The Doward

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Coordinates: 51°50′35″N 2°40′12″W / 51.843°N 2.67°W / 51.843; -2.67

The Doward
View from The Great Doward 3 - geograph.org.uk - 1397857.jpg
View of Monmouth from Great Doward
The Doward is located in Herefordshire
The Doward
The Doward
 The Doward shown within Herefordshire
Unitary authority Herefordshire
Ceremonial county Herefordshire
Region West Midlands
Country England
Sovereign state United Kingdom
Police West Mercia
Fire Hereford and Worcester
Ambulance West Midlands
EU Parliament West Midlands
UK Parliament Hereford and South Herefordshire
List of places
UK
England
Herefordshire

The Doward (Welsh: Deuarth Fach, literally meaning "little two riverbanks"),[1] is an area in the parish of Whitchurch in south Herefordshire, England, consisting of the hamlets of Little Doward and Great Doward and extensive woodland. It is within the Wye Valley Area of Outstanding Natural Beauty, on the border with Monmouthshire, Wales. The area, about 3 miles (4.8 km) north-east of Monmouth, is shrouded in legend and King Arthur's Cave is in the vicinity. It contains the Doward Park campsite and several cottages.

Geography[edit]

Little Doward viewed from above Whitchurch

The Doward is located in the far south of Herefordshire, just across the border from Wales. In 1854, the district was reported to be of 254 acres.[2]Little Doward is located about 3 miles (4.8 km) from Monmouth, just to the southeast of Ganarew and just to the west of Symonds Yat. The River Wye flows through the area forming the eastern and southern boundary of the area, and the A40 road forming its western boundary. It is heavily forested with several cave formations.[3] The landscape is mountainous common, sprinkled with rock outcrops.[4]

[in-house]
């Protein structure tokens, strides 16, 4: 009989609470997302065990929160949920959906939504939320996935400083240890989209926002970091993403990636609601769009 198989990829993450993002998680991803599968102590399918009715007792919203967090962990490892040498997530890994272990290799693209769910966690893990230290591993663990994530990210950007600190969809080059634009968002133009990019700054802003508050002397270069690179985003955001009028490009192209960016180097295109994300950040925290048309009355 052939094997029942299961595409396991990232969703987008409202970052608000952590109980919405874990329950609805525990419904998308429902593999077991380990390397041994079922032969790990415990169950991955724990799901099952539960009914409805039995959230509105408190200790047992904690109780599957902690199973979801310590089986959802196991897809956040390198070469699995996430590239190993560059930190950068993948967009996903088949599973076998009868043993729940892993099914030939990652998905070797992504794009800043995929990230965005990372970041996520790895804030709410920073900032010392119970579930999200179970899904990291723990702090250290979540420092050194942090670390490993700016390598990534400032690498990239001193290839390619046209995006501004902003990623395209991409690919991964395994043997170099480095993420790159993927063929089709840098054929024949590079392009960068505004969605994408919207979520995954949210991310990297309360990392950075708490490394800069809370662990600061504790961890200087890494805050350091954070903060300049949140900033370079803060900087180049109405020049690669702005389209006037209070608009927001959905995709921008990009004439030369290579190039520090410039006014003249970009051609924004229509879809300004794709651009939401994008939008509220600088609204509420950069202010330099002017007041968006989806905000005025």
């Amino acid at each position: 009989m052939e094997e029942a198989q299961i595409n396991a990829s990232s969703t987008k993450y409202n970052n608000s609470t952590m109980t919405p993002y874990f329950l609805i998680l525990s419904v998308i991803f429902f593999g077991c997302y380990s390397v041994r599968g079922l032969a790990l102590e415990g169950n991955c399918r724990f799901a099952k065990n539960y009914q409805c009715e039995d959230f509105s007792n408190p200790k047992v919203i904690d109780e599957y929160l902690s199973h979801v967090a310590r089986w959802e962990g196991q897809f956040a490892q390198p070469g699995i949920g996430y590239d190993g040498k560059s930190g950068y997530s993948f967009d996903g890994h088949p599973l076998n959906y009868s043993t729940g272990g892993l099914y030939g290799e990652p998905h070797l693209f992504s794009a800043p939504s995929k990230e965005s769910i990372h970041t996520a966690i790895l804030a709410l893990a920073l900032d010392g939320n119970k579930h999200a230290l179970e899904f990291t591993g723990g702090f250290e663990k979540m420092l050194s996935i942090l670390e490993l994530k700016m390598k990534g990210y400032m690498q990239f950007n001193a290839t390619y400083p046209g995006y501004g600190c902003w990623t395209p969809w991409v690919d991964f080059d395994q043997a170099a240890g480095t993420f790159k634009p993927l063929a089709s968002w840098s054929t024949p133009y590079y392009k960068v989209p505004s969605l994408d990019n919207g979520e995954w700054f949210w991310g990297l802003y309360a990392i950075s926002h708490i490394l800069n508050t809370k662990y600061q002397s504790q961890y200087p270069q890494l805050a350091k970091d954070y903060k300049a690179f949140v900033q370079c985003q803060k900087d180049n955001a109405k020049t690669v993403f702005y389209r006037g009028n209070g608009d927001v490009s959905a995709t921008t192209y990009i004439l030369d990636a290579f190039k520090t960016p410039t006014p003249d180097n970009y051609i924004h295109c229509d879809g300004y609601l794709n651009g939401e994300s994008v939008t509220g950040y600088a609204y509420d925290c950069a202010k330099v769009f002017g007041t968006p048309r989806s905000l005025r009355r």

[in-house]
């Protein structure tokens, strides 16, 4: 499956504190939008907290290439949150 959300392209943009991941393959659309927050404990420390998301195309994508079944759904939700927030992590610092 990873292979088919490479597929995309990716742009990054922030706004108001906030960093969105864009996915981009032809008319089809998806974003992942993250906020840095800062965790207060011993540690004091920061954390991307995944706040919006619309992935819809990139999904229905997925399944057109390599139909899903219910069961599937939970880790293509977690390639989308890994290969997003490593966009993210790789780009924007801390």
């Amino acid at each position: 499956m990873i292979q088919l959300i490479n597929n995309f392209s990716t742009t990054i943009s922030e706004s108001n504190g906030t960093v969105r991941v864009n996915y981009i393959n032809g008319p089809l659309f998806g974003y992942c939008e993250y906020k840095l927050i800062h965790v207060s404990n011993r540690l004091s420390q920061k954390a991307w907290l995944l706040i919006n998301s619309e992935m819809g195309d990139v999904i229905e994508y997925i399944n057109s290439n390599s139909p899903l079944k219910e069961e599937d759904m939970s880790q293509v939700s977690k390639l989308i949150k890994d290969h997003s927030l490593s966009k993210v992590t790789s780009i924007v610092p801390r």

The Great Doward area is marked by "extensive stratified limestone mountains" and the Great Doward Hill is said to contain "large deposits of rich iron-ore of a peculiar quality".[5][6] A lane in the area is called Black Stone Kiln's Lane, indicating historical economic activity here.[7] To the west, the area is woody with wild elevations, interspersed with tame swells and hollows.[4] Maliscot Wood lies to the southeast of The Doward.[7] The woodland is part of an Area of Outstanding Natural Beauty (AONB), and is protected by the Herefordshire Nature Trust. The area contains some rare plants, such as Helix furca.[8][9]

Landmarks[edit]

King Arthur's Cave[edit]

King Arthur's Cave was occupied by man during the Upper Palaeolithic era.[10][11] In 1871 the caves were excavated by Reverend W. S. Symond.[12][13] The cave is shrouded in local superstition and is said to have had a part in the early legend of King Vortigern, a native British king who fought against the invading Anglo Saxons.[13]

Wyastone Leys[edit]